Despite the volatility and novelty of cryptocurrency, the technology is here to stay. It is fully entrenched in economies around the world, and more and more governments are exploring what it means for their own monetary systems and their citizens.
What this means for leaders: For many consumers, cryptocurrency is the gateway to a host of innovative financial services. As the technology becomes more popular, consumers are more likely to come across related concepts such as Web3 and decentralized finance. Consumers will likely be eager to experiment with these concepts, so leaders need to stay ahead of – and even embrace – these trends in order to anticipate consumer needs and preferences.
4. In many countries, consumers are more likely to use fintech payments and investments than online banking
Consumers are inundated with fintech products, but some fintech innovations catch on faster than others.
Proportion of adults who report doing the following at least once a month:
Source: Morning Consult Brand Intelligence
In the majority of countries surveyed, consumers are more likely to report using peer-to-peer money transfer services at least once a month compared to online banking. High shares of consumers around the world have made fintech purchases through social media, proving that fintech innovations are increasingly embedded in many everyday consumer behaviors.
The importance of transferring money seamlessly and digitally cannot be understated, especially for consumers in areas where traditional in-person access is limited. But beyond payments, consumers still need to be able to store their money securely and digitally, and in many economies a small proportion of consumers report using online banking.
What this means for leaders: Payments are still the tip of the spear and the primary way many consumers first experience fintech, but basic online banking fintech cannot be overlooked as an opportunity to improve service delivery that will have a significant impact on the daily life and financial management of consumers.
5. Consumers still don’t know what “fintech” is
The sobering truth is that while consumers use many technologies to conduct their financial lives, most say they don’t use fintech, indicating a disconnect between industry insiders and consumers who use these services.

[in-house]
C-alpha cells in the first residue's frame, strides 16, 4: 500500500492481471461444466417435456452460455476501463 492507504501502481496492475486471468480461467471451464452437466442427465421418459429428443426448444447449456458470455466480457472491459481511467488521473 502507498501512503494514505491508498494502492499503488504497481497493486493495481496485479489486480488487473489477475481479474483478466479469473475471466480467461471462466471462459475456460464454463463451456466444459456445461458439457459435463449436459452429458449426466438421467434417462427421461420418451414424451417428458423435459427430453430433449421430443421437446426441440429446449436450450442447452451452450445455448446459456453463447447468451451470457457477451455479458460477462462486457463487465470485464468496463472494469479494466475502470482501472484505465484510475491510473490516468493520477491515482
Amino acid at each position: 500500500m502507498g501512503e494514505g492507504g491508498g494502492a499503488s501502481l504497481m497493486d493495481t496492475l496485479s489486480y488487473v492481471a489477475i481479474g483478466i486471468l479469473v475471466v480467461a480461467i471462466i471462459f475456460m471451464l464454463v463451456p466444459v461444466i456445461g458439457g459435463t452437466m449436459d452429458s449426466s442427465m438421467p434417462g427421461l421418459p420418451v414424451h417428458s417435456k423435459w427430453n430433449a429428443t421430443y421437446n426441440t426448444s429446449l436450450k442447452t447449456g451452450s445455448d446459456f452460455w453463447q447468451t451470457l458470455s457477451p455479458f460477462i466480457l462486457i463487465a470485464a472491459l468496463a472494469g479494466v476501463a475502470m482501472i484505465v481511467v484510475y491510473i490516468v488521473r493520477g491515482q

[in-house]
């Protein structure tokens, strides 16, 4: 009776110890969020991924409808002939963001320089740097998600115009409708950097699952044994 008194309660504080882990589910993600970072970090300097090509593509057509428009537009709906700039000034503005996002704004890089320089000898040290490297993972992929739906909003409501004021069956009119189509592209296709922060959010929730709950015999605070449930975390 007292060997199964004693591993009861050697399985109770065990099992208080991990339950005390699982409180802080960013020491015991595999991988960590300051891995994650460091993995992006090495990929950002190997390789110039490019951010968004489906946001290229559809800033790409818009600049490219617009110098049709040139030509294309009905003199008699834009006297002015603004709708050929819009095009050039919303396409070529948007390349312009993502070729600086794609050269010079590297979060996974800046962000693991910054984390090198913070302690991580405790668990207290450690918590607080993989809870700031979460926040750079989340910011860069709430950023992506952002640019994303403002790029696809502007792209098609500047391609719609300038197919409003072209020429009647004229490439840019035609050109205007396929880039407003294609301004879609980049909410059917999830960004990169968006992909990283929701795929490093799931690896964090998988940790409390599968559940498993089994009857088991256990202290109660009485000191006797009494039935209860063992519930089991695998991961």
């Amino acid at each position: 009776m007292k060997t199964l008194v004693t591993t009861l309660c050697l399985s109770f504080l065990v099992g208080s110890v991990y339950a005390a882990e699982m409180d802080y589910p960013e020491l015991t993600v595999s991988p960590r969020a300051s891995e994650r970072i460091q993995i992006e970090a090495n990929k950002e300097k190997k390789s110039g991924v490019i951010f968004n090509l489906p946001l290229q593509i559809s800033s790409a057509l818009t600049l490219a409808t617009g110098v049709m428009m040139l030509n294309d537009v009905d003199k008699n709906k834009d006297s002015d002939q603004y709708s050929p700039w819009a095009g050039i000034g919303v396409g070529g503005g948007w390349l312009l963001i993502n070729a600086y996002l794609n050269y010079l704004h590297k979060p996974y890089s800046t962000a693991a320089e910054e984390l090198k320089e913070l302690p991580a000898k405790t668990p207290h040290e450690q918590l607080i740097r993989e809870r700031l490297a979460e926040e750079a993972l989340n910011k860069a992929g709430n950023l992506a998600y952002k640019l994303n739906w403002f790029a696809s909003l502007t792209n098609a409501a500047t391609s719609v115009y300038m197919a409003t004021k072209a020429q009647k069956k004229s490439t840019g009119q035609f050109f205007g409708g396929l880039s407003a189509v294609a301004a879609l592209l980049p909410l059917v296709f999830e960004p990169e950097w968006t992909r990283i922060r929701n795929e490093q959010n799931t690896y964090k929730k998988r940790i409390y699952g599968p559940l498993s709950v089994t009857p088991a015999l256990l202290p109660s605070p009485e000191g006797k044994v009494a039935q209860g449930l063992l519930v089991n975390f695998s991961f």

Share of adults who said they had used a digital wallet or worked with a fintech provider in February 2022
Survey conducted from February 28 to March 13, 2022 among representative samples of 2,200 American adults and 1,000 adults each in Argentina, Australia, Brazil, Canada, China, Colombia, France, Germany, Italy, Japan, Mexico, Russia, Singapore, South Korea, Spain and United Kingdom, with an unweighted margin of error for each country of up to +/- 3 percentage points.
Fintech is an industry term, not a consumer one. When asked, a majority of consumers say they do not work with any fintech providers, even though a majority of adults say they regularly interact with fintech through digital wallets and other apps, for example.
What this means for leaders: Don’t get lost in jargon. The term “fintech” will become increasingly meaningless: when everything is considered a fintech, and as financial applications increasingly become part of consumers’ daily lives, leaders will need to describe their innovations using other terms directly related to customers’ own financial lexicons and needs. They should speak in terms of the work consumers have to do, in a language they themselves use when talking about products and innovations.